As published in Scotsman Guide's Residential Edition, April 2012.
Although the mortgage industry is still struggling to return to its former prominence and profitability, there are plenty of reasons why pursuing a career in origination can be a wise choice for young professionals. Of course, current mortgage brokers and originators already are aware of this, but brokerages and banks may still be struggling to recruit new talent.
With that in mind, it’s becoming increasingly important for brokers and originators to thoroughly reflect upon the benefits of a career in the mortgage industry. In other words, why is a job in loan origination a great move for recent or soon-to-be college graduates?
If your business is struggling in its recruitment efforts — or, for that matter, if your organization is just beginning its recruitment efforts — here are a number of reasons why the mortgage industry is still a promising career environment for young professionals.
1. A new era
In the wake of the recession that radically changed the industry from what it was only a few years ago, we’re now seeing the start of a new chapter for origination. The emerging industry is one that’s characterized by strict adherence to responsible-lending policies and procedures, all of which are designed to make the loan process safer for all involved.
Still, this doesn’t mean that the industry is boring; helping individuals and families buy or refinance their homes can be far more rewarding than many other careers, especially those that provide fewer opportunities to directly witness the positive impact one can have on other people’s lives.
One of the key responsibilities of future brokers and originators will be helping consumers prepare themselves to become homeowners. Originators will be much more involved with their clients — helping them financially prepare themselves long before they even apply for a loan. In short, as the mortgage industry rebuilds itself, it’s a great opportunity for quality professionals to make a substantial difference in many people’s lives.
2. Regulatory changes
Arguably, with so many regulatory changes that affect how the industry functions, it may be more cost-effective for companies to train new originators than attempt to retrain existing personnel who may be resistant to change.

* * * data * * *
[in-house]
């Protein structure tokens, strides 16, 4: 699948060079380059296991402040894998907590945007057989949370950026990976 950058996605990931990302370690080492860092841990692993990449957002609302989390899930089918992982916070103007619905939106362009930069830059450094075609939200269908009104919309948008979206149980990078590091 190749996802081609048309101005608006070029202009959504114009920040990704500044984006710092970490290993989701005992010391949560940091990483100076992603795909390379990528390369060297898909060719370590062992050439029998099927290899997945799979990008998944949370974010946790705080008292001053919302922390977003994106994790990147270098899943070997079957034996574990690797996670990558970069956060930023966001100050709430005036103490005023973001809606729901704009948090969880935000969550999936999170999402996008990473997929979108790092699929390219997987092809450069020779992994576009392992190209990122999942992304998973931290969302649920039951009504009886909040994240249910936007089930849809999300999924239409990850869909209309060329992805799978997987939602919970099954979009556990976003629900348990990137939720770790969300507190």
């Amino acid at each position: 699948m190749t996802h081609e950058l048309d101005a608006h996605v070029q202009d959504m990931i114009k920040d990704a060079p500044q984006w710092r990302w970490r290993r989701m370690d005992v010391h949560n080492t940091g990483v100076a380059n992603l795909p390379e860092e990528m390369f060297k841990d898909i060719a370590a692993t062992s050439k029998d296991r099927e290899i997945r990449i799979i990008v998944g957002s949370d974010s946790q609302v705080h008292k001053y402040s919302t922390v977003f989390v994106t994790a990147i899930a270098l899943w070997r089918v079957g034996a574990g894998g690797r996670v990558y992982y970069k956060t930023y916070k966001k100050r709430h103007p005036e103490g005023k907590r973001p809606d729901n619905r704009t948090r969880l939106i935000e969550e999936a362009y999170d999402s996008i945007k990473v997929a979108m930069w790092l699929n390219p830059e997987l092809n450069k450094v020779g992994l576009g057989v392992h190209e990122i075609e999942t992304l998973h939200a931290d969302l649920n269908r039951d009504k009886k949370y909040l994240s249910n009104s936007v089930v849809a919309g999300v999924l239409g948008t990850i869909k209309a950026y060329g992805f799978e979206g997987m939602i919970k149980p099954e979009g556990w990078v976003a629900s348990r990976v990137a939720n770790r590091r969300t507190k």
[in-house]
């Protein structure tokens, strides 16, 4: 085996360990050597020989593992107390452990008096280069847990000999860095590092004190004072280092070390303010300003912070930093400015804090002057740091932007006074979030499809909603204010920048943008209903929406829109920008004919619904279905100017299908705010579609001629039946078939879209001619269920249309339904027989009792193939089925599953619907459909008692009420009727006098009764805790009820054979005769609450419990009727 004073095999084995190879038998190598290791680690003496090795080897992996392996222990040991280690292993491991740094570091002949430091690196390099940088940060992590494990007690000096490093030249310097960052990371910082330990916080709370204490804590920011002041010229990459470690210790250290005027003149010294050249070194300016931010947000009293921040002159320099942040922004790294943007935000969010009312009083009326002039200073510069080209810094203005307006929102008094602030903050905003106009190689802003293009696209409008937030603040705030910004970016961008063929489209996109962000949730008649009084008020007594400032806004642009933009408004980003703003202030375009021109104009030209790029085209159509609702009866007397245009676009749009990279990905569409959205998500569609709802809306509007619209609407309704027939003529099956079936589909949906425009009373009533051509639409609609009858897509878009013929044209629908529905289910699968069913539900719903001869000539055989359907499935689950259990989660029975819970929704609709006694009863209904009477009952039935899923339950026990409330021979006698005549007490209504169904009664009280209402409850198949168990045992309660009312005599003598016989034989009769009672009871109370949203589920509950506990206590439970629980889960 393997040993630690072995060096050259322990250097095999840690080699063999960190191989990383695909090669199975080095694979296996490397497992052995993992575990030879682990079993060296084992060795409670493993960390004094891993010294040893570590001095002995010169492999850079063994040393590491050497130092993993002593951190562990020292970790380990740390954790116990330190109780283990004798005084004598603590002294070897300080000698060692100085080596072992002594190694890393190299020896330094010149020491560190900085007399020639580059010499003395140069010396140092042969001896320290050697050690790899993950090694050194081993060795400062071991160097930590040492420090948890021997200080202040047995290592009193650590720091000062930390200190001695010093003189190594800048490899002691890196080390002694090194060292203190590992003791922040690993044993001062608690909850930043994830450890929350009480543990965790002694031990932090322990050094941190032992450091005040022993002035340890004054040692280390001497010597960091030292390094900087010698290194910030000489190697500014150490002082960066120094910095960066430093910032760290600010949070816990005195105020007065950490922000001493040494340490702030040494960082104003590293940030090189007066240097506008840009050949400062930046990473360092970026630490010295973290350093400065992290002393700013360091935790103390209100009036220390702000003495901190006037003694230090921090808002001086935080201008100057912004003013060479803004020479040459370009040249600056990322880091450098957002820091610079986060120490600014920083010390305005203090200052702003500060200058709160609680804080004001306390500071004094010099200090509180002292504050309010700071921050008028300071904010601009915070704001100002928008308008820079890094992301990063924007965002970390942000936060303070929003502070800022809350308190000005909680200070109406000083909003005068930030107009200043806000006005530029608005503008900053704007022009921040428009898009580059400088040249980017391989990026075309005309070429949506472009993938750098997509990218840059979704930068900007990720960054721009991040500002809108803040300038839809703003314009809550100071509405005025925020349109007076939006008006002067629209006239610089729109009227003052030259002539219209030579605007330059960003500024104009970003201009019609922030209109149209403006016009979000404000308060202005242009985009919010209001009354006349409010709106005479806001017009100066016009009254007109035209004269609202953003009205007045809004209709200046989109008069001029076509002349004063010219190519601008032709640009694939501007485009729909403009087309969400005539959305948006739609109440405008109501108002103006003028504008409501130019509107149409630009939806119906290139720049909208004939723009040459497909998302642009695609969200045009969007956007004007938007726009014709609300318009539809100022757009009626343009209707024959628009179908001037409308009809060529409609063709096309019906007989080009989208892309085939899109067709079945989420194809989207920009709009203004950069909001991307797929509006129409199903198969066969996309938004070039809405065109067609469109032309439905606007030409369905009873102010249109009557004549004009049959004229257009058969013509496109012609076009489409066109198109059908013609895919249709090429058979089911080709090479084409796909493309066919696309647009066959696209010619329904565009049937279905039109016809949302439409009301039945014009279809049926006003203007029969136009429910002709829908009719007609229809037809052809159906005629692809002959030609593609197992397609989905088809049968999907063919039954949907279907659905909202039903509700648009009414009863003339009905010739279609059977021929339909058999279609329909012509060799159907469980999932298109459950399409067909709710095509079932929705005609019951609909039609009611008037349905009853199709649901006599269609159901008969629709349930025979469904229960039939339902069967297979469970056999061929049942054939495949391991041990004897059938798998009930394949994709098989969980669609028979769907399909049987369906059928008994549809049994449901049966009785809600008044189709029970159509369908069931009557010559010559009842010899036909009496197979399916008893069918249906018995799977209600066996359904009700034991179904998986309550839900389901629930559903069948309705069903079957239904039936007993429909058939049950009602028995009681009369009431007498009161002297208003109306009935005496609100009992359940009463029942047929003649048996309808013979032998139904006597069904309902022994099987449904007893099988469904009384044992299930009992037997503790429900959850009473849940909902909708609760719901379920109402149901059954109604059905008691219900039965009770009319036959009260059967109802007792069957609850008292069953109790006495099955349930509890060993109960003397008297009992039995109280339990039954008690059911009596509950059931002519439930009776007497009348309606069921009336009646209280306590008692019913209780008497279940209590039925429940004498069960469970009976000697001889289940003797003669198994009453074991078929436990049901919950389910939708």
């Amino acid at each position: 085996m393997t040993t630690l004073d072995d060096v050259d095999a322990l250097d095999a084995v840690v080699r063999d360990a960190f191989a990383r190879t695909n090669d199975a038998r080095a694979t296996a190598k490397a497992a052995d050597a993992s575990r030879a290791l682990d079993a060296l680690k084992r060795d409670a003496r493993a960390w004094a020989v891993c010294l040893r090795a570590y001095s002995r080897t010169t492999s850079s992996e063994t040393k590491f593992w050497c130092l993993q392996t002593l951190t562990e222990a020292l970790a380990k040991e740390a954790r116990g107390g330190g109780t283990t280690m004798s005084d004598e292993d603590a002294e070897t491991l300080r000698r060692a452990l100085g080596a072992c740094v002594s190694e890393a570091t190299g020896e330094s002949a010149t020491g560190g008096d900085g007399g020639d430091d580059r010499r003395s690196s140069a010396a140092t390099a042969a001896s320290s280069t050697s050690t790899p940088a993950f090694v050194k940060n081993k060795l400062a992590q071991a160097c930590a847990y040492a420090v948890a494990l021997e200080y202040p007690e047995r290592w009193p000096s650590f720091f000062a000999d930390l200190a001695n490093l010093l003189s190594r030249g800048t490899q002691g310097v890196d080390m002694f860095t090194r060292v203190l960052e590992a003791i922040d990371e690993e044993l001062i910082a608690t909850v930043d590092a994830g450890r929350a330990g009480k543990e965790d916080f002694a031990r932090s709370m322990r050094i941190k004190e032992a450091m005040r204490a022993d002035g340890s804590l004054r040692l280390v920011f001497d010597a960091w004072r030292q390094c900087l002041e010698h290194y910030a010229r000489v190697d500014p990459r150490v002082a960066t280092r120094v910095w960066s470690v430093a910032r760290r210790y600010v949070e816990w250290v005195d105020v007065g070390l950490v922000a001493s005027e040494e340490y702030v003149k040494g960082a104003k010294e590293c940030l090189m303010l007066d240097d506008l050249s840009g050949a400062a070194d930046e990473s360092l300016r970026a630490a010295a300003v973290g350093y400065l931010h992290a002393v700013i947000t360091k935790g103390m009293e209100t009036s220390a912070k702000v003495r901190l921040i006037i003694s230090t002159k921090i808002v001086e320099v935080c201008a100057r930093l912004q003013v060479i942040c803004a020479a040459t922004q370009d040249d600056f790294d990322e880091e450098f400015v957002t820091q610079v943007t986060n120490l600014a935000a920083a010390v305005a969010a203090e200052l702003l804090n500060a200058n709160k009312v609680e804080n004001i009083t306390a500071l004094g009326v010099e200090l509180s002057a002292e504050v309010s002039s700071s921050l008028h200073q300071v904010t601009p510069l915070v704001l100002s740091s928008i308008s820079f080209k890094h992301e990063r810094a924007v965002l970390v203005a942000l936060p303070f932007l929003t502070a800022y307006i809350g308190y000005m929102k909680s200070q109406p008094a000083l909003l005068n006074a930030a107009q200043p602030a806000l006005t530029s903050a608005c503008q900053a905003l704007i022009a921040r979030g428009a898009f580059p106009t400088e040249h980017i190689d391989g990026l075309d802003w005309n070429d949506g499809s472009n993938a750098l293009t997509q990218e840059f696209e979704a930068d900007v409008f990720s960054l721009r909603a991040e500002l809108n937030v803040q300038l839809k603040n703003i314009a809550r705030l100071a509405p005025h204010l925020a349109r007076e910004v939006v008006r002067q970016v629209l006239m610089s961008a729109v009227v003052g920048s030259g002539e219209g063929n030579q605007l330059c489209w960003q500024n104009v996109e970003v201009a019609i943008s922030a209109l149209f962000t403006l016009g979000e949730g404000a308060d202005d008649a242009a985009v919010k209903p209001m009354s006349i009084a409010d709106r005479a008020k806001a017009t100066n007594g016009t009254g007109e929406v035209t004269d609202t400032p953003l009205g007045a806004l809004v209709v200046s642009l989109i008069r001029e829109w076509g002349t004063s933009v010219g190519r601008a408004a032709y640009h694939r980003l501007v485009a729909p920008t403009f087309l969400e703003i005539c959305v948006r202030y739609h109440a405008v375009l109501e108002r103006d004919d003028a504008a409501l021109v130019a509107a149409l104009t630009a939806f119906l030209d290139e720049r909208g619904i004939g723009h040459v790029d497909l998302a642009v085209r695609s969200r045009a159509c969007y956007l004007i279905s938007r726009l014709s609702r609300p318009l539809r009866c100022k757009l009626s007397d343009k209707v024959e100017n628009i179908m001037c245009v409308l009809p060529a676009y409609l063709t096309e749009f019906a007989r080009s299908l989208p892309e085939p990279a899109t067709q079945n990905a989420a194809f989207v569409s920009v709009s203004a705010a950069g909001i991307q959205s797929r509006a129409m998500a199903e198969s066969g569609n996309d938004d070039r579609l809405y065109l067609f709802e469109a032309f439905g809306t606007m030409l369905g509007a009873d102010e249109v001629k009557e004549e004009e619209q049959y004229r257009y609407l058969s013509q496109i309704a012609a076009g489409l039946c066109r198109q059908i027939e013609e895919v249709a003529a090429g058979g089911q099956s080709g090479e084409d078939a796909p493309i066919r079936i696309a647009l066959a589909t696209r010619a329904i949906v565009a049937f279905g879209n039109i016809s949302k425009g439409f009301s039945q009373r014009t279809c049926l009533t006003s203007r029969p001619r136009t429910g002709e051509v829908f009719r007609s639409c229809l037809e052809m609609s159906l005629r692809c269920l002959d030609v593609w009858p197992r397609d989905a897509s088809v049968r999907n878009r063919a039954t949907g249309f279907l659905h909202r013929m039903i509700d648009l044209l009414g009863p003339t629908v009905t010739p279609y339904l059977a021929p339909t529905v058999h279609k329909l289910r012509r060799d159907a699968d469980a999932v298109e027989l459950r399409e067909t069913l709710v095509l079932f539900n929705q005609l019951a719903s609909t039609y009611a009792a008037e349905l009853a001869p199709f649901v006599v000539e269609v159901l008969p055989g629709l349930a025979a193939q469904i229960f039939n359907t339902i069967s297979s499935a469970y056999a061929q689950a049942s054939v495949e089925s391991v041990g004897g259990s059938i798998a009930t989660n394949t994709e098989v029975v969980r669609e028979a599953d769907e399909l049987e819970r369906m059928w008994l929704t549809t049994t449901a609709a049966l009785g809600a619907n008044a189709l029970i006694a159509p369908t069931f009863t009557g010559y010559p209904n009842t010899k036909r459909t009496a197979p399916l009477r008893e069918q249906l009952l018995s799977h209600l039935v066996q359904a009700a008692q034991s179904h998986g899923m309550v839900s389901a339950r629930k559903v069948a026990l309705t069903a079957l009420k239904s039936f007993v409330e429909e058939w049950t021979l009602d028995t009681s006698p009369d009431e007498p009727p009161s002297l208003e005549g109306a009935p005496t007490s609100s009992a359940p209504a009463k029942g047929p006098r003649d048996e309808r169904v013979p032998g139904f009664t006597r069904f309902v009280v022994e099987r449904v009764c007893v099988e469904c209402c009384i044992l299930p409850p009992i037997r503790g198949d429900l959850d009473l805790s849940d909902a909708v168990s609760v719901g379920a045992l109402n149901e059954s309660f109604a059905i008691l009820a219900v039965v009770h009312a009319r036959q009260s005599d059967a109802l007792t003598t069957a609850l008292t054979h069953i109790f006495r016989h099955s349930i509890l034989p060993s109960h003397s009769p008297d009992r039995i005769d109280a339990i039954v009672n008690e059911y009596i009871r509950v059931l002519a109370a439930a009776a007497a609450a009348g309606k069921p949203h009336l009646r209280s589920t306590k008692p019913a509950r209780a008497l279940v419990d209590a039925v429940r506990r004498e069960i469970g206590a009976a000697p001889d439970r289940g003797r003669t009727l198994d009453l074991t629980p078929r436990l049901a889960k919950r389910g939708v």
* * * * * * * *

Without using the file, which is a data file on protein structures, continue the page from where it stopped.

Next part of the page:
In this sense, recent graduates with little or no experience in the industry have a great opportunity to learn the correct way to originate their loans from the outset of their careers. Some savvy lenders and brokerages are even willing to offer recent graduates training programs and other forms of support to ensure that their producers are well-prepared for the industry’s new era.
Ultimately, the opportunity to get a solid base income and still possess the ability to earn sizeable bonuses and commissions is very unusual for a job that recent graduates can get.
Of course, income can, and does, vary widely by individuals, as well as by the specific banks or brokerages that employ them. Nonetheless, recent regulatory rules have made originator compensation more structured in terms of how that compensation is determined — a fact that may be appealing to new recruits. Further, as the economy continues to get itself back on track, origination salaries may become more and more appealing.
Recently, there’s been a prevalence of recent graduates starting their own businesses because of a lack of employment opportunities. The days of working the same job for 30 years are over — in the spirit of self-reliance, many young Americans are increasingly interested in careers that provide them with at least some degree of entrepreneurship.
Even in working for a large bank or a brokerage, the career of a loan originator is certainly entrepreneurial in nature. New employees are expected to build their own base of clients and referral partners, the size and quality of which entirely depends on them. In addition, new employees make variable incomes that grow or diminish based on their individual success in meeting the needs of their clients.
Most significantly, however, potential new employees should know that their success will in turn breed more success. Quality originators will always be in high demand by lenders in the business, as consumers are more loyal to the person who helped them — not necessarily the name of the lender on the door.
Recruits also should know that there are dozens of positions within the mortgage industry that a person can choose to pursue — from sales management to operations to servicing. The industry includes marketers, writers, web-developers, accountants, attorneys and trainers, among many others.
That said, regardless of the ultimate career that a young professional may pursue within the industry, experience as a broker or originator can provide an understanding of the industry at its core level. Many of the best employees of the industry began their careers as loan originators, even if they eventually moved on to different jobs within the field.
• • •
Although current mortgage professionals should do their best to convince new talent of the merits of the industry, they certainly shouldn’t sway potential recruits into the field under false pretenses. The mortgage industry has come through one of the most trying times in its history, and more trials may be right around the corner.
Still, for recent graduates who are prepared to at least consider a career in loan origination, there are myriad reasons why such an opportunity remains well worth pursuing.
John Walsh is the president of Total Mortgage Services, an expanding mortgage banker.
Walsh founded Total Mortgage Services in 1997 with a customer-centric approach and a mission of responsible lending. Reach Walsh at email@example.com. For more information on Total Mortgage Service, visit totalmortgage.com.